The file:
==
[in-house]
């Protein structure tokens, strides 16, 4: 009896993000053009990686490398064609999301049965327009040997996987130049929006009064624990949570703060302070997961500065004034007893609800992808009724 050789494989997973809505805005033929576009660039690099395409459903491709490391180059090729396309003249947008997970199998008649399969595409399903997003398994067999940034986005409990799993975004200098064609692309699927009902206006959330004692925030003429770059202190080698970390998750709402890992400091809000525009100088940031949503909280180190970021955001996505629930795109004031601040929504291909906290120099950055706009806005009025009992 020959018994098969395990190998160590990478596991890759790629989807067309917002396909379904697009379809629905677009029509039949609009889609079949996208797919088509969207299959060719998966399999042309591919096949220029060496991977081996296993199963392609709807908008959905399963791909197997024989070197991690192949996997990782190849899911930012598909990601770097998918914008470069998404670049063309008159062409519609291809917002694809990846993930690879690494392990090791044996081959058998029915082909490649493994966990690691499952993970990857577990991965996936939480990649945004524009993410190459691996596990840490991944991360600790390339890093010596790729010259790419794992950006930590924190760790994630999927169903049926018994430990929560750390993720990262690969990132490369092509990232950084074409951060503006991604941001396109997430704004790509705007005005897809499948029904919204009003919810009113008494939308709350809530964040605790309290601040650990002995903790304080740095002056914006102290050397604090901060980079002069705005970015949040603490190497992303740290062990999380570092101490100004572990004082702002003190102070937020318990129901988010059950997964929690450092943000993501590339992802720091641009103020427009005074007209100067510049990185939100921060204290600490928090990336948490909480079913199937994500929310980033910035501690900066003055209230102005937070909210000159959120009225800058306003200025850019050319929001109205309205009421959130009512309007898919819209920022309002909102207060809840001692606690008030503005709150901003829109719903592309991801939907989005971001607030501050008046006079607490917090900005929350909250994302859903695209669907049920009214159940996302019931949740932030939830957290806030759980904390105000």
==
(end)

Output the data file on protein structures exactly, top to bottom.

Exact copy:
[in-house]
């Protein structure tokens, strides 16, 4: 009896993000053009990686490398064609999301049965327009040997996987130049929006009064624990949570703060302070997961500065004034007893609800992808009724 050789494989997973809505805005033929576009660039690099395409459903491709490391180059090729396309003249947008997970199998008649399969595409399903997003398994067999940034986005409990799993975004200098064609692309699927009902206006959330004692925030003429770059202190080698970390998750709402890992400091809000525009100088940031949503909280180190970021955001996505629930795109004031601040929504291909906290120099950055706009806005009025009992 020959018994098969395990190998160590990478596991890759790629989807067309917002396909379904697009379809629905677009029509039949609009889609079949996208797919088509969207299959060719998966399999042309591919096949220029060496991977081996296993199963392609709807908008959905399963791909197997024989070197991690192949996997990782190849899911930012598909990601770097998918914008470069998404670049063309008159062409519609291809917002694809990846993930690879690494392990090791044996081959058998029915082909490649493994966990690691499952993970990857577990991965996936939480990649945004524009993410190459691996596990840490991944991360600790390339890093010596790729010259790419794992950006930590924190760790994630999927169903049926018994430990929560750390993720990262690969990132490369092509990232950084074409951060503006991604941001396109997430704004790509705007005005897809499948029904919204009003919810009113008494939308709350809530964040605790309290601040650990002995903790304080740095002056914006102290050397604090901060980079002069705005970015949040603490190497992303740290062990999380570092101490100004572990004082702002003190102070937020318990129901988010059950997964929690450092943000993501590339992802720091641009103020427009005074007209100067510049990185939100921060204290600490928090990336948490909480079913199937994500929310980033910035501690900066003055209230102005937070909210000159959120009225800058306003200025850019050319929001109205309205009421959130009512309007898919819209920022309002909102207060809840001692606690008030503005709150901003829109719903592309991801939907989005971001607030501050008046006079607490917090900005929350909250994302859903695209669907049920009214159940996302019931949740932030939830957290806030759980904390105000």